SEATTLE — For people with coronavirus, one of the only places they’ll get treatment is in the hospital.
But by then, Dr. Josh Schiffer of Seattle’s Fred Hutch said, “They already have a three-alarm fire in their lungs.”
Schiffer is advocating a new approach: intervening between when people first feel symptoms and when they need to go to the hospital for help breathing.
That window of opportunity is roughly a week.
Along with colleagues at Fred Hutch and the University of Washington, Schiffer just published a commentary in Open Forum Infectious Diseases calling for an “early test and treat strategy.”
At the first sign of any mild symptom, like a fever or cough, he envisions a person getting a COVID-19 test, ideally with nasal self-swabbing at home.
A quickly delivered positive test result would lead a doctor to send medication to the patient’s home. The person would start taking pills right away to head off the worst of the disease.
"It does require reconsidering how we deliver health care," Schiffer said.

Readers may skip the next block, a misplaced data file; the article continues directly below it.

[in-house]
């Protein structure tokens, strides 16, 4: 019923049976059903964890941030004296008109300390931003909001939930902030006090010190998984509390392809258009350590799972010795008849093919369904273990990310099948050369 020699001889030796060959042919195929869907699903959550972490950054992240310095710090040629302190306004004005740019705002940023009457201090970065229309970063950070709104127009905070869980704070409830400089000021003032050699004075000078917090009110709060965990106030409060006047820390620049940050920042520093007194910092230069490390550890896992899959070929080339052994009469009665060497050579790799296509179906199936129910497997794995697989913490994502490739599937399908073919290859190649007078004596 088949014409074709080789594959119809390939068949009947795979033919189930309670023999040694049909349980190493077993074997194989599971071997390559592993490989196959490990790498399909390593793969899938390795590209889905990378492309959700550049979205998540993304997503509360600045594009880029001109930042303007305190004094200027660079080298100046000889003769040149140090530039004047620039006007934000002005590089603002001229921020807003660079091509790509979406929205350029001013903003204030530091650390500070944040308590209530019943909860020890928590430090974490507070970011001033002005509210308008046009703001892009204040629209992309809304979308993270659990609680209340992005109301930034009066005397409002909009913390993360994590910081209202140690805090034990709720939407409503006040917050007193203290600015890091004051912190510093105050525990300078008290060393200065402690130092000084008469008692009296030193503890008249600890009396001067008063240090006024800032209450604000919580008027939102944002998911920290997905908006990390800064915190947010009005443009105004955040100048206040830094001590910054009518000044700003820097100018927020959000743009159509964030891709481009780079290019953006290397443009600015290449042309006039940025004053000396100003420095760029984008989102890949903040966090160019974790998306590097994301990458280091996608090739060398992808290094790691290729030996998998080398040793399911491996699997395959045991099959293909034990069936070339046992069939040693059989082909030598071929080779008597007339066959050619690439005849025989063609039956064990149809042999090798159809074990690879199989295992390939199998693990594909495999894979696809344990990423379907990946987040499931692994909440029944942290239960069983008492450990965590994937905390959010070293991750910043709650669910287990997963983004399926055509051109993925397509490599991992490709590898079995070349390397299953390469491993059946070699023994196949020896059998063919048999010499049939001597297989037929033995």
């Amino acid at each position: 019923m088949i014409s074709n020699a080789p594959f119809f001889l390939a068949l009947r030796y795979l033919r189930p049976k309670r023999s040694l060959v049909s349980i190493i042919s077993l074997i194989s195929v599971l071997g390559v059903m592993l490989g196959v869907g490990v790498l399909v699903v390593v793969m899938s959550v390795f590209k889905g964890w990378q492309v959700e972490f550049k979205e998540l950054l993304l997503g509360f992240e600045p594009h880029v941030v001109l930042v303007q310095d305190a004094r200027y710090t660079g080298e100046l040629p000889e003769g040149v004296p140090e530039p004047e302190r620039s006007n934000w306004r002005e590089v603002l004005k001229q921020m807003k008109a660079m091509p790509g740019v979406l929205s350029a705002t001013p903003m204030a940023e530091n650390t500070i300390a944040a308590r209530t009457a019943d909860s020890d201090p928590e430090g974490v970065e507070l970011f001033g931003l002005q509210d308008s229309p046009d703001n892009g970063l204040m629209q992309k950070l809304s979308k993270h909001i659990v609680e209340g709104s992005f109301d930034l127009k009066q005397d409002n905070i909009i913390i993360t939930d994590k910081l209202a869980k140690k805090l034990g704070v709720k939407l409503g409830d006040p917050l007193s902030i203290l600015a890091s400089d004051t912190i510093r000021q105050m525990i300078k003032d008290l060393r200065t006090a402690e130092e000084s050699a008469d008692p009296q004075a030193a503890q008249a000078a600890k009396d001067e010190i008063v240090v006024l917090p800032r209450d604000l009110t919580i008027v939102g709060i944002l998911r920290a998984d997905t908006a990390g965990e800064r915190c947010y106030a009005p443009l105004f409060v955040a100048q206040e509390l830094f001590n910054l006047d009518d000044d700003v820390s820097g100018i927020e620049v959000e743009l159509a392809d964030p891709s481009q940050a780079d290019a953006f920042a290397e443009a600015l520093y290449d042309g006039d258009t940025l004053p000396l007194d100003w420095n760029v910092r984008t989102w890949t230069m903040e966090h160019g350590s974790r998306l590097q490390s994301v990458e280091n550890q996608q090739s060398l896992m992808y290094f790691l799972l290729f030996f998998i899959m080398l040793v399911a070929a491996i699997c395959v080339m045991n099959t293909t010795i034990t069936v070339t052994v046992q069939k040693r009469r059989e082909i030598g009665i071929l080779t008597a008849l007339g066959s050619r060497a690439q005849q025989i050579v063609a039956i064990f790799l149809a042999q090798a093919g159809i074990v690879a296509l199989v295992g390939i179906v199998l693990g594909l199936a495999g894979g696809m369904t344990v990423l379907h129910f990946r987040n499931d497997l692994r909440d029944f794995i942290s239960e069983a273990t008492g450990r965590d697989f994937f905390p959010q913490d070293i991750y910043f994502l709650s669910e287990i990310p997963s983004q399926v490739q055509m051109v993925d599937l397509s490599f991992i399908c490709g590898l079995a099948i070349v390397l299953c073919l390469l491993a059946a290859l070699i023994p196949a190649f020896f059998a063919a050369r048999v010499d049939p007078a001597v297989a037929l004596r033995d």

It also requires drugs that work for outpatient COVID-19 treatment.
Schiffer said there are several possibilities, including repurposed cancer and psychiatric drugs.
He advocates clinical trials that focus not on preventing death, but on preventing the need to go to the hospital at all.
"So the whole thing happens at home, the infection risk is much lower, and hopefully they're prevented from ever requiring hospitalization," Schiffer said.
Fred Hutch hopes to have an outpatient clinical trial center running in August so people with the coronavirus can enroll in studies.
Schiffer said it’s possible that some outpatient treatments could be ready by the end of the year.
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